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10 of 11 people found the following review helpful
4.0 out of 5 stars Genes aren't destiny
If you are interested in medicine and science you will probably have noticed by now that even though for 20 years or more you have been reading about genes for cancer, genes for diabetes and how the discovery of the latest one will soon lead to new cures or new ways of preventing disease, so far nothing very impressive has turned up. Epigenetics is part of the reason...
Published on 29 Aug 2011 by Jerome Burne

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2 of 2 people found the following review helpful
2.0 out of 5 stars Could do better
This was an easy read, and quite interesting. It was, however, quite light on facts in comparison to Nessa Carey's "The Epigenetics Revolution". A reasonable introduction, but nowhere near as good as Carey's outstanding and readable work.
Published 16 months ago by Mrs. T. A. Hills


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10 of 11 people found the following review helpful
4.0 out of 5 stars Genes aren't destiny, 29 Aug 2011
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Jerome Burne (London, UK) - See all my reviews
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If you are interested in medicine and science you will probably have noticed by now that even though for 20 years or more you have been reading about genes for cancer, genes for diabetes and how the discovery of the latest one will soon lead to new cures or new ways of preventing disease, so far nothing very impressive has turned up. Epigenetics is part of the reason. It's the study of a level of switches on top of genes that can be affected by the environment and the implications are revolutionary, quite possibly terminal for the "gene for...." school of research. They put an end to the idea that all genes are hard impervious entities concerned only to pass themselves unchanged into the next generation. Instead they - or at least a proportion of them - are responsive to the world around you and can be changed by food, by exercise, by stress, by a good relationship. It's a perspective that throws up the possibility of doing gene engineering on the kitchen table. If you know a bit about the field this is a good solid introduction though it can sometimes be a little bit heavy going; someone new to the field with no biology might find it themselves getting a bit lost in places, but this is the gateway to a much more sophisticated view of genetics that still hasn't had the impact it should, quite possibly because getting patented new pharmaceutical drugs out of genes research - what has been driving this area so far - is not so easy when something like vitamin D can change the expression (essentially how strongly a gene behaves) of several hundred of them. Worth persevering with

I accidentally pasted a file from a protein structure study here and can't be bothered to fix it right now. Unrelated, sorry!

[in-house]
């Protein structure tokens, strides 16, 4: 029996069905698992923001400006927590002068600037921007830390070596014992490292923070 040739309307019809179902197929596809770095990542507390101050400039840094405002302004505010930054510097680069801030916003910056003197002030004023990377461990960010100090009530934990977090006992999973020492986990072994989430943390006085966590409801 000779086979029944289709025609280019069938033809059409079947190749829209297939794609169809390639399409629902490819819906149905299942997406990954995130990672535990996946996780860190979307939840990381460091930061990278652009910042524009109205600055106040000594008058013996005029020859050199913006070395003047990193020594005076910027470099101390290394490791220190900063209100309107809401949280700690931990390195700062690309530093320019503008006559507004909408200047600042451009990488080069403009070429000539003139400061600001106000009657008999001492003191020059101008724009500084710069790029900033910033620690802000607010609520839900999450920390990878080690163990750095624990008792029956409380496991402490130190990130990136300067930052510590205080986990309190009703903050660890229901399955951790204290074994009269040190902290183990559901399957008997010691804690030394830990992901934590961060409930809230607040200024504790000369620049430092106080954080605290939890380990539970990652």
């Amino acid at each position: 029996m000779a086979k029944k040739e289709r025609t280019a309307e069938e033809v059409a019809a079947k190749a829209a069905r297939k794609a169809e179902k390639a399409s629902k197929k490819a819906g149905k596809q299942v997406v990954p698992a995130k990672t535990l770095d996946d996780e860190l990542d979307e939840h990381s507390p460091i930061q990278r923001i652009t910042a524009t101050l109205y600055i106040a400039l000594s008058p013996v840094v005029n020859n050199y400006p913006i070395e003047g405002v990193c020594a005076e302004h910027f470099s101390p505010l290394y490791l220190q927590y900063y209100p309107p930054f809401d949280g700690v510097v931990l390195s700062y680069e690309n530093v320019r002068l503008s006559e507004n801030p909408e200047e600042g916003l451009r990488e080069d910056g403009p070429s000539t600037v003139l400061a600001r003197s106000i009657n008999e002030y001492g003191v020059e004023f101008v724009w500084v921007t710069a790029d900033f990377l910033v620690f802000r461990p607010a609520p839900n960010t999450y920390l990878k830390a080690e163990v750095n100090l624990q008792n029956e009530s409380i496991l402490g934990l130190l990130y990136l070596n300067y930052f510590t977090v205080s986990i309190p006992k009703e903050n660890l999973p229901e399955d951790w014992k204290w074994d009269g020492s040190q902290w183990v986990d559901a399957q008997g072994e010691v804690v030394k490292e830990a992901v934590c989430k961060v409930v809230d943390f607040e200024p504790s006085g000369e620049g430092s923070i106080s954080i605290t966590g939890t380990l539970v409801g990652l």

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3 of 3 people found the following review helpful
4.0 out of 5 stars Epigenetics by Richard C Francis, 18 Nov 2011
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Neal MacAi (Northern Ireland) - See all my reviews
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I have been away from genetics for over 40 years though I have read casually about developments. This book eased me back up to date to the point that I am ready to take on heavier tomes now. It is a bit tedious in explaining the basics of genetics for people like me, but I think an intelligent newcomer to the subject would find that a good thing and could cope. I would have preferred the notes to have been in small print at the bottom of each relevant page rather than in a separate section. I really couldn't cope with the heavy use of abbrevions throughout the text. Correctly upon the first mention, the phrase is explained and the abbreviation given, but much later in the text, it will crop up again, necessitating a break in thought as one has to search to be reminded what the abbreviation means, either in previous text or the index. After a break of some pages in the use of a term, it should be reintroduced. Nevertheless this was a useful book for me.